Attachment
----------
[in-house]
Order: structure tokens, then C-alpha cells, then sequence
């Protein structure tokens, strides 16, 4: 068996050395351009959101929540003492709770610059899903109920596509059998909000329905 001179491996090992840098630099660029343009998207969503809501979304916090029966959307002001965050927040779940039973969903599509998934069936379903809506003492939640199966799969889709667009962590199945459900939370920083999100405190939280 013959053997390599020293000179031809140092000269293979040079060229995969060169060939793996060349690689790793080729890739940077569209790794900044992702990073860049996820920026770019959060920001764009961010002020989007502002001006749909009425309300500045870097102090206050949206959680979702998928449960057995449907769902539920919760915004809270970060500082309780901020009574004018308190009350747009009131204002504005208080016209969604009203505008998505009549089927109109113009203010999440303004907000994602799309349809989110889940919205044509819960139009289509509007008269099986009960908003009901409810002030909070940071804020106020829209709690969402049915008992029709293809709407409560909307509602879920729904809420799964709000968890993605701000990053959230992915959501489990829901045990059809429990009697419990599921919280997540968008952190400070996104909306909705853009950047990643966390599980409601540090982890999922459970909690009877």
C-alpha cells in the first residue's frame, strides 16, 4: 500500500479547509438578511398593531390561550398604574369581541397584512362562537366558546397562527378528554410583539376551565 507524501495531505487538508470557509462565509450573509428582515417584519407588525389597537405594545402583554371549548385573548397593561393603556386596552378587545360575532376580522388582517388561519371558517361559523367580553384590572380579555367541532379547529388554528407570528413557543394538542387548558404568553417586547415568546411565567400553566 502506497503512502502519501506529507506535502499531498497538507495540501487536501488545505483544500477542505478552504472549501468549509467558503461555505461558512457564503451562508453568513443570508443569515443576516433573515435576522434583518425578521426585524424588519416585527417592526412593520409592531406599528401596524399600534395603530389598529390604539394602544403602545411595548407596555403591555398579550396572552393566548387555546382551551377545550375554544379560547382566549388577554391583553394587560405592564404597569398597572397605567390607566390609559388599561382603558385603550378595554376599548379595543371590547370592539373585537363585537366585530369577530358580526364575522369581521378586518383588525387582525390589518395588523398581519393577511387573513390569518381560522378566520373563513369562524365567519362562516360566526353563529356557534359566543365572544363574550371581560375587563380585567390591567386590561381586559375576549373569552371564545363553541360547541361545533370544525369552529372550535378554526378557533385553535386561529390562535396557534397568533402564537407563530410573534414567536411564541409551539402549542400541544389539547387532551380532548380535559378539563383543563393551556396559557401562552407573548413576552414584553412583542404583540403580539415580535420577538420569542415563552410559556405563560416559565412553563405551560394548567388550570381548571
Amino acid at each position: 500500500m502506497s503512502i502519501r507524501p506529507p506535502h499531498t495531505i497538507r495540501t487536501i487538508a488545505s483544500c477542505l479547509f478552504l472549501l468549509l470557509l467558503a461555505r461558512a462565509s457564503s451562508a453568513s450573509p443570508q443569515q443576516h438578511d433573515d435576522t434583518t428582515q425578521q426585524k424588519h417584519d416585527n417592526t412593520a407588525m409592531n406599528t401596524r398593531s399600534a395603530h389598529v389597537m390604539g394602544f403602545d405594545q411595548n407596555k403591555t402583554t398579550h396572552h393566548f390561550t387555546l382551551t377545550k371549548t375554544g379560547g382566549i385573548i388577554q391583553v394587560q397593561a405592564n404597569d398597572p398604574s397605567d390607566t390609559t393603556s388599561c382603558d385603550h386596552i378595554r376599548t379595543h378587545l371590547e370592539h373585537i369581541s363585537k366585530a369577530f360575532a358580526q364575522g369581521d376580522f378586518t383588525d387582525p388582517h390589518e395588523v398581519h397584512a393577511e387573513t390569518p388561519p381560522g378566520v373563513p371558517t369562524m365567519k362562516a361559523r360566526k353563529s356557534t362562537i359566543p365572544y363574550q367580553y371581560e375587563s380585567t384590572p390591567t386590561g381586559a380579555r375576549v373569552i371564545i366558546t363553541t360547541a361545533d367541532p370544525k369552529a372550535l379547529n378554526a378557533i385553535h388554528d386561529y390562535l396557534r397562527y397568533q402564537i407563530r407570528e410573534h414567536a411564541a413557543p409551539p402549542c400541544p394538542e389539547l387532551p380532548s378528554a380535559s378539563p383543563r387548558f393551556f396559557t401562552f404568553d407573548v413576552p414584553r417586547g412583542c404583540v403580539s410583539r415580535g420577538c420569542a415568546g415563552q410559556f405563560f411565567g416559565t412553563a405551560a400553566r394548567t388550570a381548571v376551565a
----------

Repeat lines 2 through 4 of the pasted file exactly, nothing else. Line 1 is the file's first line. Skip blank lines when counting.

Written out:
Order: structure tokens, then C-alpha cells, then sequence
């Protein structure tokens, strides 16, 4: 068996050395351009959101929540003492709770610059899903109920596509059998909000329905 001179491996090992840098630099660029343009998207969503809501979304916090029966959307002001965050927040779940039973969903599509998934069936379903809506003492939640199966799969889709667009962590199945459900939370920083999100405190939280 013959053997390599020293000179031809140092000269293979040079060229995969060169060939793996060349690689790793080729890739940077569209790794900044992702990073860049996820920026770019959060920001764009961010002020989007502002001006749909009425309300500045870097102090206050949206959680979702998928449960057995449907769902539920919760915004809270970060500082309780901020009574004018308190009350747009009131204002504005208080016209969604009203505008998505009549089927109109113009203010999440303004907000994602799309349809989110889940919205044509819960139009289509509007008269099986009960908003009901409810002030909070940071804020106020829209709690969402049915008992029709293809709407409560909307509602879920729904809420799964709000968890993605701000990053959230992915959501489990829901045990059809429990009697419990599921919280997540968008952190400070996104909306909705853009950047990643966390599980409601540090982890999922459970909690009877």
C-alpha cells in the first residue's frame, strides 16, 4: 500500500479547509438578511398593531390561550398604574369581541397584512362562537366558546397562527378528554410583539376551565 507524501495531505487538508470557509462565509450573509428582515417584519407588525389597537405594545402583554371549548385573548397593561393603556386596552378587545360575532376580522388582517388561519371558517361559523367580553384590572380579555367541532379547529388554528407570528413557543394538542387548558404568553417586547415568546411565567400553566 502506497503512502502519501506529507506535502499531498497538507495540501487536501488545505483544500477542505478552504472549501468549509467558503461555505461558512457564503451562508453568513443570508443569515443576516433573515435576522434583518425578521426585524424588519416585527417592526412593520409592531406599528401596524399600534395603530389598529390604539394602544403602545411595548407596555403591555398579550396572552393566548387555546382551551377545550375554544379560547382566549388577554391583553394587560405592564404597569398597572397605567390607566390609559388599561382603558385603550378595554376599548379595543371590547370592539373585537363585537366585530369577530358580526364575522369581521378586518383588525387582525390589518395588523398581519393577511387573513390569518381560522378566520373563513369562524365567519362562516360566526353563529356557534359566543365572544363574550371581560375587563380585567390591567386590561381586559375576549373569552371564545363553541360547541361545533370544525369552529372550535378554526378557533385553535386561529390562535396557534397568533402564537407563530410573534414567536411564541409551539402549542400541544389539547387532551380532548380535559378539563383543563393551556396559557401562552407573548413576552414584553412583542404583540403580539415580535420577538420569542415563552410559556405563560416559565412553563405551560394548567388550570381548571